What Is Targeted Advertising? Targeted advertising refers to the practice of sending ads to web users based on their online behavior, demographics, and buying history. This includes information that they have explicitly shared, as well as data that can be inferred about them through implicit behavioral or demographic attributes. For example, web advertisers may choose to show you a pair of running shoes after you visit several web pages about hiking and marathon running. They might also send you ads for new smartphones if your search history contains terms like “smartphone reviews” or “latest mobile technology.”
Beyond the examples mentioned above, targeted ads can also consider your geographical location, income level, and social media activity. Some examples of targeted ads include: Social media ads: After you visit a web page, social Whatsapp Database media sites — such as Reddit — often show you ads from the same company or products that were advertised on the previous site. For instance, you may have noticed how Facebook shows you ads of things you searched in Google just a while ago. Web browsers ads: Search engines — such as Google — place ads on search result pages based on the keywords you previously browsed for. If you buy something online, you might see ads for similar items on other websites.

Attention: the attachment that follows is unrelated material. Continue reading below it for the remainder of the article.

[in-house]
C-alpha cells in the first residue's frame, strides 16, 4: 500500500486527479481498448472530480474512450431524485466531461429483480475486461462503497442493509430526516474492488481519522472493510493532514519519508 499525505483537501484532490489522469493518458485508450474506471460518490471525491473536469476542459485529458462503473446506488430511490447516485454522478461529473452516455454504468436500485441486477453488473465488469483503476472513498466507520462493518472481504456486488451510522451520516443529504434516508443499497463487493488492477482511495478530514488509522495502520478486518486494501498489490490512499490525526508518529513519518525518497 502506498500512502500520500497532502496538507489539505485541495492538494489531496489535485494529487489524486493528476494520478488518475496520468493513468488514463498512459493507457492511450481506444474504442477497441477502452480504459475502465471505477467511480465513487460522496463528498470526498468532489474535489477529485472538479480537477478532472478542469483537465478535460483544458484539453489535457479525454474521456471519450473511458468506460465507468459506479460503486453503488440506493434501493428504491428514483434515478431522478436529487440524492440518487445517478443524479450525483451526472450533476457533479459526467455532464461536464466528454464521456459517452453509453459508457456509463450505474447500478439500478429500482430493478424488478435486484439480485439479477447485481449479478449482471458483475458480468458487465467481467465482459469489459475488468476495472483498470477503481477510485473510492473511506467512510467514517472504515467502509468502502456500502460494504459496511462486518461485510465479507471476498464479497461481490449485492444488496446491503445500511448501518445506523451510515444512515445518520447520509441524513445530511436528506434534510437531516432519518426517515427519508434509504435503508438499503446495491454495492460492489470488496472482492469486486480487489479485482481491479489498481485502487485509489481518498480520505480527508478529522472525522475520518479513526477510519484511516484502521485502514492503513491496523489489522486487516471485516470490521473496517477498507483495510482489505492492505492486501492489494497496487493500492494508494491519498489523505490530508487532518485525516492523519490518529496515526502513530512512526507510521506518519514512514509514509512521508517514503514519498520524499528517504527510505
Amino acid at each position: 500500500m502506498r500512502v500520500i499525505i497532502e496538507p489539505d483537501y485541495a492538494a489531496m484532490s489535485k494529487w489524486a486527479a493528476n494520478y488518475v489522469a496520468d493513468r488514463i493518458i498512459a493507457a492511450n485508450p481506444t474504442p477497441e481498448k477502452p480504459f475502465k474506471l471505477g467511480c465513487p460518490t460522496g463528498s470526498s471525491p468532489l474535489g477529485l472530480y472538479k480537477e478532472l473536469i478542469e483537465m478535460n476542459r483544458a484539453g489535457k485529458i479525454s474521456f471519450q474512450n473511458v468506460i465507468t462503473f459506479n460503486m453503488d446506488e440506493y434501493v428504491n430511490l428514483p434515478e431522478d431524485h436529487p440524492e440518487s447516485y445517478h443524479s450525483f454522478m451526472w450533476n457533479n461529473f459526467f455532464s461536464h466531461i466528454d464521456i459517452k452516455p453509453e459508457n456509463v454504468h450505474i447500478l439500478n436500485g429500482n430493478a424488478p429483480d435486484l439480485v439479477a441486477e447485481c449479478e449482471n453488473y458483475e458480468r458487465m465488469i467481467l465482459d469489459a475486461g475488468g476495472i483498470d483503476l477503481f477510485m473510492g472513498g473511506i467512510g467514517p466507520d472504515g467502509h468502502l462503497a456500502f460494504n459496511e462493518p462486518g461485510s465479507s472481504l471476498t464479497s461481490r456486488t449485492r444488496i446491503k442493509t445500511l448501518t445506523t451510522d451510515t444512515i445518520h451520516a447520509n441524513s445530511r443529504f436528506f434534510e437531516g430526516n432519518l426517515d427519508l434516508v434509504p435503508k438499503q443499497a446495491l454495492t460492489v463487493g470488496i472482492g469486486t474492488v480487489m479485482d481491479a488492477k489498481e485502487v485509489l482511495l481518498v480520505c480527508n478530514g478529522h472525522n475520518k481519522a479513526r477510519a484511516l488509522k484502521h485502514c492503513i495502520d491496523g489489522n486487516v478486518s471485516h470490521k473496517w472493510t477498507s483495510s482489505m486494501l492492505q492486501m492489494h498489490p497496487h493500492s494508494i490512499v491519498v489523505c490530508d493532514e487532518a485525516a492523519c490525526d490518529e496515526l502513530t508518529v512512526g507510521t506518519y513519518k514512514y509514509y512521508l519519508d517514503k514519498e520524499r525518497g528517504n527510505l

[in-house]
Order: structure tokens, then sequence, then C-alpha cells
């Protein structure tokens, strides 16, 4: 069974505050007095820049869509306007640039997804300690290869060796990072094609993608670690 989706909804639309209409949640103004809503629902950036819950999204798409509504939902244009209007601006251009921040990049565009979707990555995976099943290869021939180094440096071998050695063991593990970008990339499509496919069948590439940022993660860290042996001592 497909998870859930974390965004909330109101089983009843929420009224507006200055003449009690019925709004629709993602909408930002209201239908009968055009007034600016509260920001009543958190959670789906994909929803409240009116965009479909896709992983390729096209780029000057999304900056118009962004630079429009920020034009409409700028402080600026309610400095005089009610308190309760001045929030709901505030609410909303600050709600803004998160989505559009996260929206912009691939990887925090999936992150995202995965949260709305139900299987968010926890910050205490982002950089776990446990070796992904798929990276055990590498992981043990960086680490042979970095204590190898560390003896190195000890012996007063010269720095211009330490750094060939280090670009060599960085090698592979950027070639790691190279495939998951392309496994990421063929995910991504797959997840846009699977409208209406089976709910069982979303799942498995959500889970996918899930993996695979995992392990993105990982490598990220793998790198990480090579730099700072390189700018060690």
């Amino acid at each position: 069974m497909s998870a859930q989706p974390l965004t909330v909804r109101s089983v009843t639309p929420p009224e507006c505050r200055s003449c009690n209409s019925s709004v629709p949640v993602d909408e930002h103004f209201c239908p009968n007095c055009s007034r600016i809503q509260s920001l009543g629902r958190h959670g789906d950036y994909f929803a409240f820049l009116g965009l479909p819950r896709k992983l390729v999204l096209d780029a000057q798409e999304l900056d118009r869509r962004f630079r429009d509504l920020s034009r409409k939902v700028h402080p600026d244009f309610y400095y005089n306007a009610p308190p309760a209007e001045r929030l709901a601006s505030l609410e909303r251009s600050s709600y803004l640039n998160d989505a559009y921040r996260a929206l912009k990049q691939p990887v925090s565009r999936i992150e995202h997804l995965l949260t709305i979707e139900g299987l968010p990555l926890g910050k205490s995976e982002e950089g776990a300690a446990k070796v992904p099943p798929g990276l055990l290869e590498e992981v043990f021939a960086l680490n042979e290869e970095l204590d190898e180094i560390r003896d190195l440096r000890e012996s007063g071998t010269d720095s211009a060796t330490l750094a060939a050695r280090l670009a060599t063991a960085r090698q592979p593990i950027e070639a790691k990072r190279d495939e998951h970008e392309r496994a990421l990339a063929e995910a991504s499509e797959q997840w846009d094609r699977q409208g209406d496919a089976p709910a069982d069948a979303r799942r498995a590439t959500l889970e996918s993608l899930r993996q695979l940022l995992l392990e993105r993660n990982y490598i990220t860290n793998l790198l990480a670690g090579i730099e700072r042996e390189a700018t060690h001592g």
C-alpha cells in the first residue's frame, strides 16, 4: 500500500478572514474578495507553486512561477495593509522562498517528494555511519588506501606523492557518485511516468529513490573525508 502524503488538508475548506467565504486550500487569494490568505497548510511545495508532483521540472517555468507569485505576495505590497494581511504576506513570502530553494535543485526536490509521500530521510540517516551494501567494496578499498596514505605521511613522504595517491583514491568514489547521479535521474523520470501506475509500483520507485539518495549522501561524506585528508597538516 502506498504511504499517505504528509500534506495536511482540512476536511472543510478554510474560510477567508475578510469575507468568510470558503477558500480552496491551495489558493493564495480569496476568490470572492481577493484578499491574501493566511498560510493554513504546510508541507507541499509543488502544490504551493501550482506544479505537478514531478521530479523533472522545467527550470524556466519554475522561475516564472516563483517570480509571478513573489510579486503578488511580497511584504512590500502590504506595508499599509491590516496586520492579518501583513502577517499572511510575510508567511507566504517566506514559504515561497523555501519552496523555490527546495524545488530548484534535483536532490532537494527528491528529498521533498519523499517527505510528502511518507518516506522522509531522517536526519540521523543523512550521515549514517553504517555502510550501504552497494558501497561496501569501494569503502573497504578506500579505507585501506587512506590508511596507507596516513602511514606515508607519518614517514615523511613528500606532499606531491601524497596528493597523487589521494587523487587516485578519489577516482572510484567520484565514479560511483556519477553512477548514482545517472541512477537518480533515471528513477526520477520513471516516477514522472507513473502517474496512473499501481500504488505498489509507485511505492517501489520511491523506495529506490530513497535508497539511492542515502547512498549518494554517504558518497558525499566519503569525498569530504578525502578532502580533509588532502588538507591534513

Behavioral ads: Some ecommerce websites, like Amazon, show you ads based on your purchasing habits. Targeted Advertising: Trustworthy or Not? Marketing analytics and niche marketing strategies have seen major improvements in the past few years. They have helped make marketers better understand their target audiences, make relevant suggestions to them, and even determine the price points of their products. However, despite these benefits, hyper-targeted ads can often feel too intrusive for web users nowadays. The reason is that they are usually based on assumptions about individuals instead of explicitly-shared information or explicit user preferences.